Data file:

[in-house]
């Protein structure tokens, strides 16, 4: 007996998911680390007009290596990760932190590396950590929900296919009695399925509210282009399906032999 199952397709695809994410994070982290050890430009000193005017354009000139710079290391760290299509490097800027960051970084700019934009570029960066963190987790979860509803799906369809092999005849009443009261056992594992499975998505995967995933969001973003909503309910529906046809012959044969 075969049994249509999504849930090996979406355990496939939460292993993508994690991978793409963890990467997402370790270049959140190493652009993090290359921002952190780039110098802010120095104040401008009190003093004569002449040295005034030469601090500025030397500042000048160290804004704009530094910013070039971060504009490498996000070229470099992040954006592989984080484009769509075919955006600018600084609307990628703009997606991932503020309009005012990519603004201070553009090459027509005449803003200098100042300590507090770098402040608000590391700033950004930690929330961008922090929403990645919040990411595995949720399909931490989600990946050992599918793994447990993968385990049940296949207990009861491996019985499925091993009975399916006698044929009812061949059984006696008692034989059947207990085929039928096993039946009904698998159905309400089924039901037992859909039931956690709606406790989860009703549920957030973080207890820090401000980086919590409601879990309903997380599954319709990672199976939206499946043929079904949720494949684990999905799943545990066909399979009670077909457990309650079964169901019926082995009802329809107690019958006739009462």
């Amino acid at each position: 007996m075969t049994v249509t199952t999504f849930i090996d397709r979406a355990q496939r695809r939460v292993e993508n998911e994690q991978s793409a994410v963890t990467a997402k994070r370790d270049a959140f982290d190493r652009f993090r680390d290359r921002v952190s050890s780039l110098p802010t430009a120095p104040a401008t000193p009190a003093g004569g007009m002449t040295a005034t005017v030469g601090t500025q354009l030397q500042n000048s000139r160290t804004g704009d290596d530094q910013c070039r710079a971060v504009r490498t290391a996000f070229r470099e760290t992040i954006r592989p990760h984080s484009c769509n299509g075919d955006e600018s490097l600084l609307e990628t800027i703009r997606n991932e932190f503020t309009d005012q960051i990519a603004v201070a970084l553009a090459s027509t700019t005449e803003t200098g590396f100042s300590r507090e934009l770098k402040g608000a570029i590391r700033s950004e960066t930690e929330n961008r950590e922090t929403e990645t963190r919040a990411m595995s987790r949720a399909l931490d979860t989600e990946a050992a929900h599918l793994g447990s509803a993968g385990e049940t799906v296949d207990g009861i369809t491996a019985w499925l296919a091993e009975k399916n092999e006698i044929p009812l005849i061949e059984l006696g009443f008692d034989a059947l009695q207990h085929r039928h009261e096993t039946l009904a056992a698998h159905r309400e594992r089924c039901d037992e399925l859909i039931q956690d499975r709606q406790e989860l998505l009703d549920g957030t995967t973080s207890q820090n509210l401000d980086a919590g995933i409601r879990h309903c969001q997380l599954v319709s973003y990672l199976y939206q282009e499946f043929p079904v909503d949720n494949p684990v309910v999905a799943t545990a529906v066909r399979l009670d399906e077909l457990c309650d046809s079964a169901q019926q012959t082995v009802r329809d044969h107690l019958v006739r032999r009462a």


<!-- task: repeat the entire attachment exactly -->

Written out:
[in-house]
């Protein structure tokens, strides 16, 4: 007996998911680390007009290596990760932190590396950590929900296919009695399925509210282009399906032999 199952397709695809994410994070982290050890430009000193005017354009000139710079290391760290299509490097800027960051970084700019934009570029960066963190987790979860509803799906369809092999005849009443009261056992594992499975998505995967995933969001973003909503309910529906046809012959044969 075969049994249509999504849930090996979406355990496939939460292993993508994690991978793409963890990467997402370790270049959140190493652009993090290359921002952190780039110098802010120095104040401008009190003093004569002449040295005034030469601090500025030397500042000048160290804004704009530094910013070039971060504009490498996000070229470099992040954006592989984080484009769509075919955006600018600084609307990628703009997606991932503020309009005012990519603004201070553009090459027509005449803003200098100042300590507090770098402040608000590391700033950004930690929330961008922090929403990645919040990411595995949720399909931490989600990946050992599918793994447990993968385990049940296949207990009861491996019985499925091993009975399916006698044929009812061949059984006696008692034989059947207990085929039928096993039946009904698998159905309400089924039901037992859909039931956690709606406790989860009703549920957030973080207890820090401000980086919590409601879990309903997380599954319709990672199976939206499946043929079904949720494949684990999905799943545990066909399979009670077909457990309650079964169901019926082995009802329809107690019958006739009462």
């Amino acid at each position: 007996m075969t049994v249509t199952t999504f849930i090996d397709r979406a355990q496939r695809r939460v292993e993508n998911e994690q991978s793409a994410v963890t990467a997402k994070r370790d270049a959140f982290d190493r652009f993090r680390d290359r921002v952190s050890s780039l110098p802010t430009a120095p104040a401008t000193p009190a003093g004569g007009m002449t040295a005034t005017v030469g601090t500025q354009l030397q500042n000048s000139r160290t804004g704009d290596d530094q910013c070039r710079a971060v504009r490498t290391a996000f070229r470099e760290t992040i954006r592989p990760h984080s484009c769509n299509g075919d955006e600018s490097l600084l609307e990628t800027i703009r997606n991932e932190f503020t309009d005012q960051i990519a603004v201070a970084l553009a090459s027509t700019t005449e803003t200098g590396f100042s300590r507090e934009l770098k402040g608000a570029i590391r700033s950004e960066t930690e929330n961008r950590e922090t929403e990645t963190r919040a990411m595995s987790r949720a399909l931490d979860t989600e990946a050992a929900h599918l793994g447990s509803a993968g385990e049940t799906v296949d207990g009861i369809t491996a019985w499925l296919a091993e009975k399916n092999e006698i044929p009812l005849i061949e059984l006696g009443f008692d034989a059947l009695q207990h085929r039928h009261e096993t039946l009904a056992a698998h159905r309400e594992r089924c039901d037992e399925l859909i039931q956690d499975r709606q406790e989860l998505l009703d549920g957030t995967t973080s207890q820090n509210l401000d980086a919590g995933i409601r879990h309903c969001q997380l599954v319709s973003y990672l199976y939206q282009e499946f043929p079904v909503d949720n494949p684990v309910v999905a799943t545990a529906v066909r399979l009670d399906e077909l457990c309650d046809s079964a169901q019926q012959t082995v009802r329809d044969h107690l019958v006739r032999r009462a």